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New Alliance for Food Security and Nutrition in Africa raises concerns

Two new papers, one by FIAN International and another from Terra Nuova and the Transnational Institute, raise human rights and corporate takeover concerns about the G8 initiative "New Alliance for Food Security and Nutrition in Africa". This public-private partnership initiative includes more than 150 companies - among them the biggest transnational corporations in the food and agriculture sector.

FIAN’s analysis argues that the initiative ignores general human rights principles such as effective participation, lacks human rights risk analyses and reference to adequate accountability mechanisms, and contradicts a human rights-based framework in key issues relevant for those most affected by hunger and malnutrition (Item 1). The paper fundamentally questions the legitimate role of the G8 in regards to food security and nutrition and instead demands that G8 countries implement the decisions by the Committee on World Food Security (CFS) and do not sideline and weaken the CFS as the foremost legitimate and democratic multilateral governing body on food security and nutrition.

Terra Nuova and Transnational Institute's report reveals how the involvement and financial power of global corporations have shaped the new “co-operation framework” to open the door for investment that enriches private corporations and endangers small-scale farmers across Africa (Item 2). It traces the emergence of the New Alliance and suggests that the benefits promised by donors and the private sector evaporate when critical farmers and their advocates attempt to determine the actual impacts of these programmes. Policy changes that privatize the collective resources on which rural peoples’ livelihoods depend and revise seed laws to promote corporations’ products are proposed without any process of consultation with national stakeholders, in effect undermining the bases of democracy.

Read the full FIAN policy paper here: http://www.fian.org/fileadmin/media/publications/2014_G8NewAlliance_screen.pdf

Read the full report by Terra Nuova and the Transnational Institute: http://www.tni.org/briefing/new-alliance-food-security-and-nutrition

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Item 1

New Alliance for Food Security and Nutrition in Africa raises concerns

Ahead of the G7 Summit in Brussels, FIAN raises human rights concerns about the G8 New Alliance initiative

Heidelberg/Germany, Geneva/Switzerland - May 16, 2014: Two weeks before the G7 Summit of June 4, 5 in Brussels, FIAN International raises grave human rights concerns about the G8 initiative "New Alliance for Food Security and Nutrition in Africa" in a policy paper published today.



Titled "G8 New Alliance for Food Security and Nutrition in Africa: A Critical Analysis from a Human Rights Perspective", the policy paper argues that this initiative ignores general human rights principles and contradicts a human rights-based framework in key issues relevant for those most affected by hunger and malnutrition: small-scale food producers. FIAN calls on the G8 governments to stop this public-private partnership initiative that includes more than 150 companies - among them the biggest transnational corporations in the food and agriculture sector. Moreover, FIAN highlights the G8 initiative also ignores general human rights principles, like effective participation, and lacks human rights risk analyses and reference to adequate accountability mechanisms.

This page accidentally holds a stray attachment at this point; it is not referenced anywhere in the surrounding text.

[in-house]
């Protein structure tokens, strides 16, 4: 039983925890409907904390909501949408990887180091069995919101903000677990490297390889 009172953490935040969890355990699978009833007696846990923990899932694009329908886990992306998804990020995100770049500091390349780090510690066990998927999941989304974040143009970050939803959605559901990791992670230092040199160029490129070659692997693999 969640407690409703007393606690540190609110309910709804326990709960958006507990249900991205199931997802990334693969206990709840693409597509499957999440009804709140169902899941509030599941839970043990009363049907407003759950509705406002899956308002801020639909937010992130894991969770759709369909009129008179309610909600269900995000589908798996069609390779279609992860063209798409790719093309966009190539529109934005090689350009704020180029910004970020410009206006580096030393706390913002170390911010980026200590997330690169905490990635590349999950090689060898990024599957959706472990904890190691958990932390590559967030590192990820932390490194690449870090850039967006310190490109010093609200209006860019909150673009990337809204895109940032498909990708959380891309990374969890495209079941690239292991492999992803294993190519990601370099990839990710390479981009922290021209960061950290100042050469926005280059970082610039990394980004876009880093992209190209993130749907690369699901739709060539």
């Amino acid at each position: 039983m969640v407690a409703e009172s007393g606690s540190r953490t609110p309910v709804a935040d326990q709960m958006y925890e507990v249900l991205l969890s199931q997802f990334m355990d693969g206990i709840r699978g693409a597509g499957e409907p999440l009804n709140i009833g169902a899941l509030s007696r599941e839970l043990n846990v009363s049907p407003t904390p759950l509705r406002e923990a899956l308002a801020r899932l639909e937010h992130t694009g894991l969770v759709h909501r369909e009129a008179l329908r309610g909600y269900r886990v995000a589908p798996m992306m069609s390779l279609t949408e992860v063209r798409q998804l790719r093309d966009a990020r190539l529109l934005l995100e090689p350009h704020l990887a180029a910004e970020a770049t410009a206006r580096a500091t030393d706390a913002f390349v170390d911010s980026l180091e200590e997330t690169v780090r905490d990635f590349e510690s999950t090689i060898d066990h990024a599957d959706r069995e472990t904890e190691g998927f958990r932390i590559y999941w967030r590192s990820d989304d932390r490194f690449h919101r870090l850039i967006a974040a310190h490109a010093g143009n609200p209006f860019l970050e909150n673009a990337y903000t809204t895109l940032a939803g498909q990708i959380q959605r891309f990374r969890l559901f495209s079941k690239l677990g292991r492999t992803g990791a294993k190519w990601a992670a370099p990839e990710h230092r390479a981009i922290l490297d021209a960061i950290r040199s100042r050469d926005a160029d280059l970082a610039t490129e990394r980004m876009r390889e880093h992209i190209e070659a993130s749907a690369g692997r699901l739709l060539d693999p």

FIAN criticizes the G8 initiative as bluntly equating the opening of agriculture and food markets to foreign investors with combating hunger and malnutrition. An explicit expression of this erroneous understanding is the "success" indicators of the initiative: in most of the New Alliance Cooperation Frameworks for countries, the World Bank Doing Business Index and "increased private investments" are the key indicators. This alone shows the initiative is excessively biased towards the corporate sector.



FIAN's policy paper directly contrasts policy actions of the G8 initiative in four key areas: seeds, land, social protection/income, and nutrition with a human rights framework. The results speak for themselves:



For example, where the UN-Special Rapporteur on the Right to Food asks governments to implement farmers' rights (as defined in the International Treaty on Plant Genetic Resources), the G8-led initiative pushes for the "implementation of national seed regulation" for greater private sector involvement.



Similarly, where the human right to adequate food and nutrition includes improved access to land for small-scale food producers "to feed oneself" and for those groups directly affected by land grabbing, the corporate-driven agenda of the G8 initiative is concerned about an easy and cheap process of land allocation for investors.



An increase of private sector involvement is furthermore evident in the area of social protection - an area which has traditionally been the sole responsibility of the state. The role of the state in relation to social protection is reduced through the creation of a climate beneficial to foreign investment by formulating corporate-friendly policy frameworks and opening up social protection-related areas to private investors. Also, the income-generating measures propagated by the G8 need to be assessed carefully due primarily to the fact that the strategy of the Alliance is geared toward land acquisition for private corporations focusing on large-scale, capital-intensive, and extensive agriculture which requires reduced labor input.